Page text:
IF THERE ARE ABDOMINAL SYMPTOMS, EXPLORE ANY TENDER FEMORAL LUMP Fig. 14-18 A STRANGULATED FEMORAL HERNIA. A, the anatomy of the femoral canal. Note that the femoral vein lies laterally and the lacunar ligament (reflected part of the inguinal ligament) lies medially. An abnormal obturator artery may run in the edge of this ligament. B, a guarded bistoury can be used to open up the femoral canal on its medial side. In view of the risk of cutting an abnormal obturator artery, this is best used only in inguinal hernias. C, a side view of the femoral canal showing how a femoral hernia forms. D, a strangulated femoral hernia opened from below. Most femoral hernias are smaller than this. The inguinal ligament has been divided[md]this is very rarely necessary. D, adapted from a drawing by Frank Netter, with the kind permission of CIBA-GEIGY Ltd, Basle (Switzerland).
STRANGULATED FEMORAL HERNIA For the general method for intestinal obstruction, see Section 10.3.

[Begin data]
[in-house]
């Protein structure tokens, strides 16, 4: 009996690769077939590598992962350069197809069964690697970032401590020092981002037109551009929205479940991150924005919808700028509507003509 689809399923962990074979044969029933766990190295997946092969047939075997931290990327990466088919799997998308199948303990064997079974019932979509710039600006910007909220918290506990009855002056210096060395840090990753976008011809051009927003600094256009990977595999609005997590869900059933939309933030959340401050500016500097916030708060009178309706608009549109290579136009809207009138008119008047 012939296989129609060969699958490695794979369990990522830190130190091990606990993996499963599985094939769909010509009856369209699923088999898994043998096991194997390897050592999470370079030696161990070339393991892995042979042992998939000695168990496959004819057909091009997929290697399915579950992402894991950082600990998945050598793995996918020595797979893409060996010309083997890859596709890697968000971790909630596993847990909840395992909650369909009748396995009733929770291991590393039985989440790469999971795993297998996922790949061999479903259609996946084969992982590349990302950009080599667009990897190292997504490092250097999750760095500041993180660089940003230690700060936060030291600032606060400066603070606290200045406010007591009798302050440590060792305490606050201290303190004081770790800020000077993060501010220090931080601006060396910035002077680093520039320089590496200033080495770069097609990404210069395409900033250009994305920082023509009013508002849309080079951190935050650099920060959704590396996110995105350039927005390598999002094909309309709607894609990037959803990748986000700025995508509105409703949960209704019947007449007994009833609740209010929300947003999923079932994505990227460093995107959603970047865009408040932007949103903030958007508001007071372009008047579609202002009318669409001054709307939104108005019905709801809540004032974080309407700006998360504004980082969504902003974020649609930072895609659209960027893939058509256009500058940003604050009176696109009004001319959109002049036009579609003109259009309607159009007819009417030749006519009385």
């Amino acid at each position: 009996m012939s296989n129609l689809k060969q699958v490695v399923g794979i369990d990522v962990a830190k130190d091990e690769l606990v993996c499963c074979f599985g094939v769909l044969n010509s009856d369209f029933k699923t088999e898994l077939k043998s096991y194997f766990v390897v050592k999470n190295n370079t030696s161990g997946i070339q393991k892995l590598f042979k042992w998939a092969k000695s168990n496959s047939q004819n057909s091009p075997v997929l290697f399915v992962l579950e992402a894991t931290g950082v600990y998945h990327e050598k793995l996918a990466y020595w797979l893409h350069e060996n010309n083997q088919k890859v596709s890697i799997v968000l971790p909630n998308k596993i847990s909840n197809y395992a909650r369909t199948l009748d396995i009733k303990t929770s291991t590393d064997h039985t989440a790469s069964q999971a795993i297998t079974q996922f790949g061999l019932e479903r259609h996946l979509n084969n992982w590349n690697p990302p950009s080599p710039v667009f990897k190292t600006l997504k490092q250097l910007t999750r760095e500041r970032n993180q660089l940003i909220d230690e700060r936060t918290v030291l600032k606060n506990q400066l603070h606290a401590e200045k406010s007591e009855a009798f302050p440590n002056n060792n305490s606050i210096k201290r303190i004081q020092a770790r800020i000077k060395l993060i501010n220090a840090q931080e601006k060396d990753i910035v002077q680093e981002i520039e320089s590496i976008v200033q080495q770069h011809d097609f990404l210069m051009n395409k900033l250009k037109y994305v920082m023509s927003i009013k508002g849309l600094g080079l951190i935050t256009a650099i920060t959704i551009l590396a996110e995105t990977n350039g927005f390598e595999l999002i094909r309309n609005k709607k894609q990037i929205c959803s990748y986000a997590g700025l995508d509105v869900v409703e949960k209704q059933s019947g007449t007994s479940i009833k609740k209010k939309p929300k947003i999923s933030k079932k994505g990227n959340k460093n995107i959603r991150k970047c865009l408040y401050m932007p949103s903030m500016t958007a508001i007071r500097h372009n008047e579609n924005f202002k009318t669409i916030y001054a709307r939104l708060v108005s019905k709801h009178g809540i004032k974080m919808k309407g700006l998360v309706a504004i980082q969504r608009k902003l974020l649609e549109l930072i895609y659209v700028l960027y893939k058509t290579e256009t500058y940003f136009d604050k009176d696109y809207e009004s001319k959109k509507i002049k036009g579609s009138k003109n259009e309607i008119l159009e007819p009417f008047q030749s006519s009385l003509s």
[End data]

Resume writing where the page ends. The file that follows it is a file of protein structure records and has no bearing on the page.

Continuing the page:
DIFFERENTIAL DIAGNOSIS. See Sections 14.2 and 14.7. You can easily overlook a strangulated femoral hernia in a fat patient.
ANAESTHESIA. (1) Local anaesthesia is particularly suitable if the patient is old or sick (A 6.12). (2) Ketamine (A 8.1). If you are using local anaesthesia, infiltrate the field widely as in A 5.4. Inject more solution into the deeper tissues as you get to them. (3) Subarachnoid or epidural anaesthesia if the patient is fairly fit. (4) General anaesthesia and tracheal intubation with relaxants.
PREPARATION. Pass a catheter and empty his bladder.
STANDARD APPROACH INCISION. Make a transverse incision in the skin crease over the hernia itself. Divide the covering layers, including his deep fascia, and dissect them off the sac. Sweep your finger round the hernia to mobilize it, and define its neck. Clean it by dissection with your finger, and a swab and not-too- sharp-nosed scissors.
TO OPEN THE SAC insert retractors and pack off the sac while you carefully cut down on it. Like an onion, it will have more layers than you expect. As soon as you are inside it, there will be a warning spurt of turbid blood-stained fluid. If his gut is gangrenous, this will be faeculent.
TO RELEASE THE STRANGULATION hold his gut in a swab between the finger and thumb of one hand. Meanwhile, try to widen his femoral canal by inserting the very tip of your finger into his hernia, just outside the sac itself. With your finger inside his femoral canal, move it around the neck of the sac and try to free it.